Following the opening salvo, however, the group falls into tried-and-true fantasy scenarios. A series of numbers spotlighting sexy archetypes ("The Executive," "The Rugged Cowboy," and the apotheosis of hot-guy identities, "The Fireman") is seeded between group activity focused on The Hot Seats. The Hot Seats are chairs lined up onstage where audience members can sit and be subjected to all the stuff that's not going on out in the club's main room, for the low, low price of 10 bucks.

The first visitors to The Hot Seats are a little uncertain, maybe a little embarrassed. But by halfway through the show, the line to sit in them stretches off the stage and along the room's far wall. The audience, timid at the show's beginning, has become completely unhinged, screaming, shrieking, racing one another to the onstage chairs. A bride-to-be and a birthday girl get a little extra attention. A few women make several return trips to the stage, grabbing asses and literally climbing the men whose crotches are slapping against their thighs.

"There ain't nothing wrong with a good dry hump," encourages the dancer who's also the MC, a burly guy who looks a little like Vince Vaughan after somebody put him in a vise and cranked it down a turn and a half. "It's an underrated art!"

My date and I slam drinks, marvel at the reaction, wonder aloud (to scowls from the ladies around us) which strippers are gay. I don't assume out of envy that every Chippendales dancer is; I just don't know many straight men who would spend countless brutal hours sculpting their bodies in order to perform exhibitionist musical theater in smoky nightclubs. At no point do the MC or the strippers acknowledge in any way the seven or eight men in the crowd (almost all of whom are with female companions). It's not like I was expecting equal-opportunity lap dances or anything, but I was expecting some ribbing from the announcer. (The Chippendales publicist later informs me by phone that the entertainers aren't specifically told to ignore male patrons, but they stick pretty closely to a script that assumes there won't be any.)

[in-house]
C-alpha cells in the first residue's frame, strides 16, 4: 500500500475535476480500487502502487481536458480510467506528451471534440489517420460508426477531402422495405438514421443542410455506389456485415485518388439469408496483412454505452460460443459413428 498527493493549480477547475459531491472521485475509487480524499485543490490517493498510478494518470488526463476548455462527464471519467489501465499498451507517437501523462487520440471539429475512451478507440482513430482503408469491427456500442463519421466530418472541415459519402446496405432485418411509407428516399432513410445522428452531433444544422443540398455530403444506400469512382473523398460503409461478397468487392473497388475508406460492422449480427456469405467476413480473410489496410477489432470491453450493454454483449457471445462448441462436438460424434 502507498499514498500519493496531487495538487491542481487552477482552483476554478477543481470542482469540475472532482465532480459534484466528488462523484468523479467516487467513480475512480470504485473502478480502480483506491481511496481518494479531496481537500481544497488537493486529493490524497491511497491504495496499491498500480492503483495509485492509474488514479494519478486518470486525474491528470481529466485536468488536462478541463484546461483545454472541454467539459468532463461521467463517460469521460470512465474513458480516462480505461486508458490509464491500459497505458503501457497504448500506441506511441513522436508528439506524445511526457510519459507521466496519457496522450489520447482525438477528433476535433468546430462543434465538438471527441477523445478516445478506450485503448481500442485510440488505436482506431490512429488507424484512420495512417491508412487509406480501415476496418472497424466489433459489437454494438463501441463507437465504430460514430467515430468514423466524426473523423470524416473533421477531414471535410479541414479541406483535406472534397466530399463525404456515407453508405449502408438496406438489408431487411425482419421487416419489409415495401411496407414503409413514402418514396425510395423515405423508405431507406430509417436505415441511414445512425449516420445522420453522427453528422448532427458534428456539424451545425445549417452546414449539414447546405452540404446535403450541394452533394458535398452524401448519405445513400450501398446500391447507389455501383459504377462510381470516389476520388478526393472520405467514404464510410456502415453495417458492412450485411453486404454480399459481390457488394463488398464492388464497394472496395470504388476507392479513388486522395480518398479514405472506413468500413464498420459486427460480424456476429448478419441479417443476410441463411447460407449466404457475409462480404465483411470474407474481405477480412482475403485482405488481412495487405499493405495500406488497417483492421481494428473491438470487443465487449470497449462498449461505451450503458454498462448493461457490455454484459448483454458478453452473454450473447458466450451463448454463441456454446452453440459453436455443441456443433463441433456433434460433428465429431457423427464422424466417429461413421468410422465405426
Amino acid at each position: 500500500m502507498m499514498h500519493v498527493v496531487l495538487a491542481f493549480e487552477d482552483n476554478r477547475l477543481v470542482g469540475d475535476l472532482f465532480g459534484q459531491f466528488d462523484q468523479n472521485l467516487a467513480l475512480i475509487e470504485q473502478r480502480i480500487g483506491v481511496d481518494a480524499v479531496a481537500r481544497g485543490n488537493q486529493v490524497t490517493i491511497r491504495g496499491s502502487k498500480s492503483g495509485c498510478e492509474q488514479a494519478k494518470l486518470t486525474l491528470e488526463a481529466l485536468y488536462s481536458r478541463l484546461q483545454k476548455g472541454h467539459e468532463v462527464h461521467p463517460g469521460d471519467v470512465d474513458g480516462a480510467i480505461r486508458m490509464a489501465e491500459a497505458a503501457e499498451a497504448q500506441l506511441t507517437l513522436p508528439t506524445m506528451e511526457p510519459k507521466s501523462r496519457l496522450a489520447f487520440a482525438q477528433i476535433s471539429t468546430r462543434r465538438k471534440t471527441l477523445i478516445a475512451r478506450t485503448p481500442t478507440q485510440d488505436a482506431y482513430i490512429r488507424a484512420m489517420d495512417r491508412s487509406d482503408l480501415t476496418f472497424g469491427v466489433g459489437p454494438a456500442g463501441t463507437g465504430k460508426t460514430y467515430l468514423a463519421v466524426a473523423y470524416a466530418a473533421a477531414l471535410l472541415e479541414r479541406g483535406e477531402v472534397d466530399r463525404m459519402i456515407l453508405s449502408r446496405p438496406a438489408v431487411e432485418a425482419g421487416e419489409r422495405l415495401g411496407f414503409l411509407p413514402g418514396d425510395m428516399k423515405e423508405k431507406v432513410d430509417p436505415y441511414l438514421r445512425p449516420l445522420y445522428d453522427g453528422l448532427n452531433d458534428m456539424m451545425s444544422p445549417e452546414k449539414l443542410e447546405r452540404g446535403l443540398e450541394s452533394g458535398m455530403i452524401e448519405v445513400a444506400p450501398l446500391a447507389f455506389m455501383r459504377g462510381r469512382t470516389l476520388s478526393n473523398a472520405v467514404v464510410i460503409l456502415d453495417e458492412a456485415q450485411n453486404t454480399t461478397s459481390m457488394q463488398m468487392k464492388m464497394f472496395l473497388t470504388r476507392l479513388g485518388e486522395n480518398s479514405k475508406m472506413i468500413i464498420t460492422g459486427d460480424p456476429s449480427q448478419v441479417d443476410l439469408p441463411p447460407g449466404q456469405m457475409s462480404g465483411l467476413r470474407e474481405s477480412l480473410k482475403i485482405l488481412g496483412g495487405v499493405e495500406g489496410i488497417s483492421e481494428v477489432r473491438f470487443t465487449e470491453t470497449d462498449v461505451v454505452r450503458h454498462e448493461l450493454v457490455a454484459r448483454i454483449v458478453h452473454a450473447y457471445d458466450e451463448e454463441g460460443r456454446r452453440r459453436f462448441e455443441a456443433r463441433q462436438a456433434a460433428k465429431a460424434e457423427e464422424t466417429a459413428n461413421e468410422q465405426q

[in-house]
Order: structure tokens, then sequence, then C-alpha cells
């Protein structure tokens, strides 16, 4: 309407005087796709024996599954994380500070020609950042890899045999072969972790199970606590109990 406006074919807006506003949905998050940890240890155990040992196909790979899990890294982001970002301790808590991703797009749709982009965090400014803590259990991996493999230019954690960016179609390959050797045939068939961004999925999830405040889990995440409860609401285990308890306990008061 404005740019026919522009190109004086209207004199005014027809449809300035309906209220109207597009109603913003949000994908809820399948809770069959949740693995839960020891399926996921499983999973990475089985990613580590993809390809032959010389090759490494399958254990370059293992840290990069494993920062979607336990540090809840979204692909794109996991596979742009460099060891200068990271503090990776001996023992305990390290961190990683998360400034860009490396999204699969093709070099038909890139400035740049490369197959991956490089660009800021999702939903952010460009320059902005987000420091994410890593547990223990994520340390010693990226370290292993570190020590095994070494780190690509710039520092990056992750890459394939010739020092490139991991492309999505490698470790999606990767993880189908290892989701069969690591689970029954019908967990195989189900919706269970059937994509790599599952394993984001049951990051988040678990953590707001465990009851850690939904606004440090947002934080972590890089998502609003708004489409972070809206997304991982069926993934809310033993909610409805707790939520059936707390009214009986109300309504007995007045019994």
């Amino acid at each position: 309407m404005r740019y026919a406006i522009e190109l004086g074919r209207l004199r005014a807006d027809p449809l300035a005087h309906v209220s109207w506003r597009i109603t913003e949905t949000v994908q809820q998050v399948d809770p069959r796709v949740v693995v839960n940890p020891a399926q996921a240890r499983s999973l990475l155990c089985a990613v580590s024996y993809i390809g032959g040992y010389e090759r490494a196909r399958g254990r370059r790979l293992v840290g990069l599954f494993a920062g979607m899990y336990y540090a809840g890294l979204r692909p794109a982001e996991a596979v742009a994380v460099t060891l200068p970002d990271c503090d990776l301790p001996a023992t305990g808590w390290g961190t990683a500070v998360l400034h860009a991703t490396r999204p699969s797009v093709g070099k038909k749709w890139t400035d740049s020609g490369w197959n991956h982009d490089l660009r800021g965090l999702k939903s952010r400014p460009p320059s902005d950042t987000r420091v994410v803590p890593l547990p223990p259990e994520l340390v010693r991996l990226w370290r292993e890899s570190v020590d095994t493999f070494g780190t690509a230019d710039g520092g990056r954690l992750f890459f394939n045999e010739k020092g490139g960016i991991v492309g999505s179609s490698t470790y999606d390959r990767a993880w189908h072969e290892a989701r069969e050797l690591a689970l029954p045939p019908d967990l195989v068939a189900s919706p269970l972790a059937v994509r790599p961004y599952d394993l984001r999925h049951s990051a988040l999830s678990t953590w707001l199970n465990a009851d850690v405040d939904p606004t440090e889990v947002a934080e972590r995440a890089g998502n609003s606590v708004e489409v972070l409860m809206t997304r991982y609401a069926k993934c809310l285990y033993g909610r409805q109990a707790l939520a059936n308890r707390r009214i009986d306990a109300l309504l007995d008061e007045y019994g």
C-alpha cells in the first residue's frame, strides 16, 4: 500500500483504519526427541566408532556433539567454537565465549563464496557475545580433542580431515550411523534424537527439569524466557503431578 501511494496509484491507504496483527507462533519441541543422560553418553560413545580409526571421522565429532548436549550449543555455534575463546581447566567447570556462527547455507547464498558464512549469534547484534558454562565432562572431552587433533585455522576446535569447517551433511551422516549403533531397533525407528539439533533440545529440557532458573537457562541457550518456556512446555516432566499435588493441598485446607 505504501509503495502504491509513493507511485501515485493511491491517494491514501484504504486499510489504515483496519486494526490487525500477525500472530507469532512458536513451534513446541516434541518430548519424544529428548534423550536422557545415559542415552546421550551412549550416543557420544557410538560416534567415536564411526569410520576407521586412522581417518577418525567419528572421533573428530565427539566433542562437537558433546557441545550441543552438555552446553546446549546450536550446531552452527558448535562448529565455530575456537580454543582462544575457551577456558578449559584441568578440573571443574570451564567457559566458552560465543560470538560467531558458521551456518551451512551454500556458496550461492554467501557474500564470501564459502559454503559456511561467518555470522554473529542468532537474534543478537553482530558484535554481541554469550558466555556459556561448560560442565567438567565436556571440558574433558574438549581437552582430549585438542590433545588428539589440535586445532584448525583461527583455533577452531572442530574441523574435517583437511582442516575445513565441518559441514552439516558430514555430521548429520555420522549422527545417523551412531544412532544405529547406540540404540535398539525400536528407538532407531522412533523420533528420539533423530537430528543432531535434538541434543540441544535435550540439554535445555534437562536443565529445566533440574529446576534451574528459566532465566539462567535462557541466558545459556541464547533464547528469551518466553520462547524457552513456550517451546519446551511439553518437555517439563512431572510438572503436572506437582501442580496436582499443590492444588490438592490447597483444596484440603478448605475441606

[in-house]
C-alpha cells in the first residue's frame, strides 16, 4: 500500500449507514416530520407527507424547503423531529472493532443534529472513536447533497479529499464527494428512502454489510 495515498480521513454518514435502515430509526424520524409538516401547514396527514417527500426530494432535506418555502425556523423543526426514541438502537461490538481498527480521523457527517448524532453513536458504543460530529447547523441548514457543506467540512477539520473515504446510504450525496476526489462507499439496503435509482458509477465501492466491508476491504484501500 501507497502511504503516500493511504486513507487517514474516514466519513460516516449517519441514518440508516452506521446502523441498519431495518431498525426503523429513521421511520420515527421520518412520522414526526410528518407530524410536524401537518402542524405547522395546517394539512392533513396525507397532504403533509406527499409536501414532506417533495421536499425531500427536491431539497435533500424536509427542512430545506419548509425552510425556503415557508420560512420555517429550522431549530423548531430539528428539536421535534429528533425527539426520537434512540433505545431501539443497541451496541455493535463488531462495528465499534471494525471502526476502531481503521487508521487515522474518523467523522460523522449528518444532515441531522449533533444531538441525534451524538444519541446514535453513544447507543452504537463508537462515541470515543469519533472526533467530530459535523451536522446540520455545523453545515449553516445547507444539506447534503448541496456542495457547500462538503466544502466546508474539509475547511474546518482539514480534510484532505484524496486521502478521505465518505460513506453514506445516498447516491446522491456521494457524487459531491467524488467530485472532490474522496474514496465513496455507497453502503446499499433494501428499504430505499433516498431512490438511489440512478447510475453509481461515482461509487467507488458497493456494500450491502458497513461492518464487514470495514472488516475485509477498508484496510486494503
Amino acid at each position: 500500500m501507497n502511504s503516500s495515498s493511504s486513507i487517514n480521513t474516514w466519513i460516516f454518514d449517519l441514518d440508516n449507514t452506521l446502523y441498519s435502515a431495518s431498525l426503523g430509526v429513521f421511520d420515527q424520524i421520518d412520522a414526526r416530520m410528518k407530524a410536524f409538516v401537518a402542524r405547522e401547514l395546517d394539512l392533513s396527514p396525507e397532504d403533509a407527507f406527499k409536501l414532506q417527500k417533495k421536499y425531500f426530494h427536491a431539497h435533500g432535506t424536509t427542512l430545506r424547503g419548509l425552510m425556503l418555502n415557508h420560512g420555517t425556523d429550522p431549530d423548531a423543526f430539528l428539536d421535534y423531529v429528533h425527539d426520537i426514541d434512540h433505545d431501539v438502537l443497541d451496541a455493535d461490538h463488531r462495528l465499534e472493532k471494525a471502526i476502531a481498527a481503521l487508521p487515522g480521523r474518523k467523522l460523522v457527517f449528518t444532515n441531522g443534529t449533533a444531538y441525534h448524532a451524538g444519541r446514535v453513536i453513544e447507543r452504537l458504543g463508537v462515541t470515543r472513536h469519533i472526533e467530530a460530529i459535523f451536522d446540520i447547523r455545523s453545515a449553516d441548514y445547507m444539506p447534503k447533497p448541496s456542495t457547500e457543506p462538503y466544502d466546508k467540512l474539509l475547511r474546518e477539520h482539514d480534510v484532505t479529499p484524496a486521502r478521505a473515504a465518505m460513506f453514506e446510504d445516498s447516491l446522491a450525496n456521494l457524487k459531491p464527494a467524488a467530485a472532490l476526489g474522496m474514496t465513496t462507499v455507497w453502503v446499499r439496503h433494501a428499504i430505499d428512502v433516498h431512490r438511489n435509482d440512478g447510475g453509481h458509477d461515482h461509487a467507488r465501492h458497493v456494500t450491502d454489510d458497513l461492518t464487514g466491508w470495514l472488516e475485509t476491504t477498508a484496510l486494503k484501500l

Following an endless, voluminous swirl of squealing voices, contoured flesh, witless quips ("We are not responsible for any unplanned pregnancies that happen tonight!") and one amusing Grease medley, The Hot Seats are removed. The big finale, involving American flag boxer shorts and the tossing of sweaty strappy tees, brings the cheers to a climax. Then, suddenly, it's over; the ladies stand around for a minute, as if dazed, before rushing to the back of the room to line up for the post-show merchandising bonanza.

I didn't find it demeaning, or even stupid. Actually, it was strange and wonderful to witness women from all walks of life ogling, groping, catcalling and generally acting like drunken frat boys crashing a bachelor party in Cozumel during Spring Break. I did find the role-playing silly, but I've always preferred talented dancers to naughty nurses in the female stripper department.

And, really, who — male or female — wants to see a beautiful but largely graceless hunk in bikini briefs try to negotiate a pole routine?

Contact Scott Harrell at 813-248-8888, ext. 109, or by e-mail at [email protected].